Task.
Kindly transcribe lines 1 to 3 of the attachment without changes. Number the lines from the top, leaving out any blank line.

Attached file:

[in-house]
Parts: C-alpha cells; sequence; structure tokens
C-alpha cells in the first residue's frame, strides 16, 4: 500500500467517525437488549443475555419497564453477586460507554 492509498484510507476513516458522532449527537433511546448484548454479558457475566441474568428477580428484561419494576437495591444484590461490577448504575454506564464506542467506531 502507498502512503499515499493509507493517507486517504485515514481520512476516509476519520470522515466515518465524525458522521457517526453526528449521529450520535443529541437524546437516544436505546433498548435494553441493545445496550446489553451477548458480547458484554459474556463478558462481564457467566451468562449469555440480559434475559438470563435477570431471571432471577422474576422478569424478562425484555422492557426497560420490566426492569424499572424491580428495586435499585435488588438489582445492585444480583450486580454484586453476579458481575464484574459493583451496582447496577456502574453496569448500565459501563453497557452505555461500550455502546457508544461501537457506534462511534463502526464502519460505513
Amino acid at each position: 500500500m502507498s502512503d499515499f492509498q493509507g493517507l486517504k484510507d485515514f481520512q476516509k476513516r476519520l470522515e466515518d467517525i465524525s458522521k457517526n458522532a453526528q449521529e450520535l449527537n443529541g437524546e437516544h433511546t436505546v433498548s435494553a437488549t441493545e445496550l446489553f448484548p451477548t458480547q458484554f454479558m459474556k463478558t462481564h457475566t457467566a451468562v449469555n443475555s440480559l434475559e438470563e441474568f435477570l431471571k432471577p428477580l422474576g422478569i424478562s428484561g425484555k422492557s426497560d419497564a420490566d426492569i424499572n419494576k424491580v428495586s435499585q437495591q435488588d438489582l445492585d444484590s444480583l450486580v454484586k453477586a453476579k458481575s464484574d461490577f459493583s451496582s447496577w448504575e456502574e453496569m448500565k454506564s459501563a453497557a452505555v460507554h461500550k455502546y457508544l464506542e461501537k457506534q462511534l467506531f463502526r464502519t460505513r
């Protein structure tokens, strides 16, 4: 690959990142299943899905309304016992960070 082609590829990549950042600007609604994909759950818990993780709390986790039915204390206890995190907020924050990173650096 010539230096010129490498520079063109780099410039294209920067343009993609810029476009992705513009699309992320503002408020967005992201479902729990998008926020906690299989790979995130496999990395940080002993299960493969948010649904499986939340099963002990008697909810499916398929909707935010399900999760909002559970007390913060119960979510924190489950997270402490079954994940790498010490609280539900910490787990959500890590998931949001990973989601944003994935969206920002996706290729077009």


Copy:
[in-house]
Parts: C-alpha cells; sequence; structure tokens
C-alpha cells in the first residue's frame, strides 16, 4: 500500500467517525437488549443475555419497564453477586460507554 492509498484510507476513516458522532449527537433511546448484548454479558457475566441474568428477580428484561419494576437495591444484590461490577448504575454506564464506542467506531 502507498502512503499515499493509507493517507486517504485515514481520512476516509476519520470522515466515518465524525458522521457517526453526528449521529450520535443529541437524546437516544436505546433498548435494553441493545445496550446489553451477548458480547458484554459474556463478558462481564457467566451468562449469555440480559434475559438470563435477570431471571432471577422474576422478569424478562425484555422492557426497560420490566426492569424499572424491580428495586435499585435488588438489582445492585444480583450486580454484586453476579458481575464484574459493583451496582447496577456502574453496569448500565459501563453497557452505555461500550455502546457508544461501537457506534462511534463502526464502519460505513